The crew of the titular rocket ship is rounded out by a cast of boringly "colorful" characters: Idris Elba's hard-bitten cap'n, Sean Harris's bad-boy geologist, Charlize Theron's chilly emissary to Weyland Corp., and, most notably, Michael Fassbender's android, David. Unlike post-cinema's other David (Haley Joel Osment's beaming boy-robot Pinocchio in Steven Spielberg's A.I.: Artificial Intelligence), Fassbender's aspirations to humanity are recognizably blasé. Cold and affectless, he bides the two-plus-year journey across the stars rewatching Lawrence of Arabia, stylizing his speech (and Hitler-youth hairdo) on Peter O'Toole, and circling Prometheus's onboard basketball court on a BMX bike, nailing nothing-but-net three pointers—a callback (or forward), perhaps, to Sigourney Weaver's superhuman slam dunk in Alien: Resurrection. Many of Fassbender's performances are dogged by a cold, dead-behind-the-eyes quality, marshaled to good use here.
It's to the film's credit that it doesn't futz about with David's ulterior motives, as he slinks about executing a hidden-agenda subroutine stored in his memory banks as the rest of the crew treks into dusty caves in search of "Engineers"—aliens believed to have kick-started life on Earth. Alien fans, after all, are wise to the shady machinations of Ian Holm's android in the original, so there's no use belaboring the point in a film that, despite all pretensions to contrary, is aimed squarely at the franchise's embedded audience. Prometheus positions itself as a corrective to stuff like Alien vs. Predator: Requiem, but it's not much different: flattering fan-service, albeit configured across loftier axes. Prometheus plays out like bogusly high-minded fan fiction. It seems to suggest—or rather, insist—that all along, the Alien films have been about something other than resourceful sci-fi/horror plotting or space-marine romping. Prometheus launches itself well out of the franchise's stratosphere in an attempt to pretend that Alien has somehow always been about the Big Issues—life, the universe, and everything in between.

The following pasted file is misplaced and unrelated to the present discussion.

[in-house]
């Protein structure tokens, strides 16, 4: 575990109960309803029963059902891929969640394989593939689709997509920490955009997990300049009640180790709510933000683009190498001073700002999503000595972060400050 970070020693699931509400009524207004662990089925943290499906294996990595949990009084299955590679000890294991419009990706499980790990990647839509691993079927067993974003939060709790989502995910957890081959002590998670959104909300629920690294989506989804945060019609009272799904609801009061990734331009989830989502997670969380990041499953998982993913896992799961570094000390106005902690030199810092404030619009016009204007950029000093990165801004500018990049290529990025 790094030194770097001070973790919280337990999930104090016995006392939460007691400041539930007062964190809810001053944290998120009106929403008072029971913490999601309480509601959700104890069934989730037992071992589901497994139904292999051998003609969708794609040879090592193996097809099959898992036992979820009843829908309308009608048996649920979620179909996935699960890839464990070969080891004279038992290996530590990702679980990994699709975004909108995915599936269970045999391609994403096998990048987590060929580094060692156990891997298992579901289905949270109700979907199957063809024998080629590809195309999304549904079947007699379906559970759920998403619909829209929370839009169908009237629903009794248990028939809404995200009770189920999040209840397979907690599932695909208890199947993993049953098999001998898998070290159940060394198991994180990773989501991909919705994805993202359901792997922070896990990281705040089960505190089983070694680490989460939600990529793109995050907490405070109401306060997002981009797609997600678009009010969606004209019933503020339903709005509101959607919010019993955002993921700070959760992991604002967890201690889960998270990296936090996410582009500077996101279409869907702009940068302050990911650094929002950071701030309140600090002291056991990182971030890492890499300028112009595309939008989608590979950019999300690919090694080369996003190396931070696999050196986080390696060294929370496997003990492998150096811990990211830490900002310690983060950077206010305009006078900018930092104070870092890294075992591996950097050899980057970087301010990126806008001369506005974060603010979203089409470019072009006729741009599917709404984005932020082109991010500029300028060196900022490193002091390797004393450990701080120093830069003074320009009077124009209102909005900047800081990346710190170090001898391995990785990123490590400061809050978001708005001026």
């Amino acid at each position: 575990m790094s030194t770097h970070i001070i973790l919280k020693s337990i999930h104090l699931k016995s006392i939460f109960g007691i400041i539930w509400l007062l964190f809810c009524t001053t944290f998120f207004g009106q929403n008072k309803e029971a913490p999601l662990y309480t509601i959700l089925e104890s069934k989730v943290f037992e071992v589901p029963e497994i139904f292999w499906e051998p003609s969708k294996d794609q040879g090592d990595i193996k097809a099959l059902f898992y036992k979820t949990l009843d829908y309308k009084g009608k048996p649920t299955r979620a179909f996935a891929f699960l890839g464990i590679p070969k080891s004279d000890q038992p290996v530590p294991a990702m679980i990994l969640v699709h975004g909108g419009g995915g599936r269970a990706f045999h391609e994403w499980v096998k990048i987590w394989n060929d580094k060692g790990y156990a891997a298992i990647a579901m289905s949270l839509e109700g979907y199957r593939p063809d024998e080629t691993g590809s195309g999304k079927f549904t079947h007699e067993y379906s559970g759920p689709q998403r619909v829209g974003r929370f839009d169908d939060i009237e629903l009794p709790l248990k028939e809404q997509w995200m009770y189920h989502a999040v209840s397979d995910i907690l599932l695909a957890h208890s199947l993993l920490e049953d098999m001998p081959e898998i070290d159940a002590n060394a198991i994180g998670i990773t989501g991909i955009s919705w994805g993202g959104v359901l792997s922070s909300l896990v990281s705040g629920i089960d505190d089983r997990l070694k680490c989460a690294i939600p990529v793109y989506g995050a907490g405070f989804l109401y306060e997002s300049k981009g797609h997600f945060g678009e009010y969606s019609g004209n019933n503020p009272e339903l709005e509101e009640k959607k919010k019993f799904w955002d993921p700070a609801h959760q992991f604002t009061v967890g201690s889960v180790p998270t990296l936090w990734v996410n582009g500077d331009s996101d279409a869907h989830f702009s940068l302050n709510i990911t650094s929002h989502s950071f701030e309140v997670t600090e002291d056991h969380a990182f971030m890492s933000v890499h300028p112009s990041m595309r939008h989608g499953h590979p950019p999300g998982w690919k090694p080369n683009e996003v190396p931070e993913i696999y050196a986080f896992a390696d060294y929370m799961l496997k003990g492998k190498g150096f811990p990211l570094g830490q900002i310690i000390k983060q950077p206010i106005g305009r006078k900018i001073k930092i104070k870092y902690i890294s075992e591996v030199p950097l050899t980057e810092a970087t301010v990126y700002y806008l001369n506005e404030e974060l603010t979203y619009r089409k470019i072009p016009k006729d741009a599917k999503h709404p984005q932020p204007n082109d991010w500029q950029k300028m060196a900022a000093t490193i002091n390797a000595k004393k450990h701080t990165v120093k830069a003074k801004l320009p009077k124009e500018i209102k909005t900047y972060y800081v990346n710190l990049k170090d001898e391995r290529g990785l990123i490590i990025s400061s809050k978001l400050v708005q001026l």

Prometheus underpins its marginally tense, fleetingly exciting horror/action/thriller hybrid with inch-deep philosophical pretensions, struggling to parse the expanses (morally and literally) that we'd travel to satisfy our basic human inquisitiveness. Along the way, Scott tries to dress up this tedium with space-zombies, space-dune buggy getaways, and even a space-abortion—admittedly, the film's best, and funniest, scene. It aspires to Stanley Kubrick's 2001, but in its maddeningly unresolved plot threads and cornball cosmic mysticism, it lands closer to Mission to Mars—though Prometheus lacks any action set piece as gripping as the Brian De Palma film's sentient sandstorm.
As the ship's crew is thinned, and a series of genetic mutations and chest-burstings bring us closer to the birth of Alien's instantly recognizable monster, Prometheus seems to delusionally maintain that its modest thrills are being enlivened by deeper concerns. By the time the film's ivory-skinned god-figure titan straps into a WWII-style gun turret, it's clear these answers to all its highfalutin half-questions are nowhere to be found. Instead, Prometheus pesters its audience into deferring to its thin profundities. Though certainly, many sitting in the theater may well wonder, albeit with a sense of imminent urgency, "Why are we here?"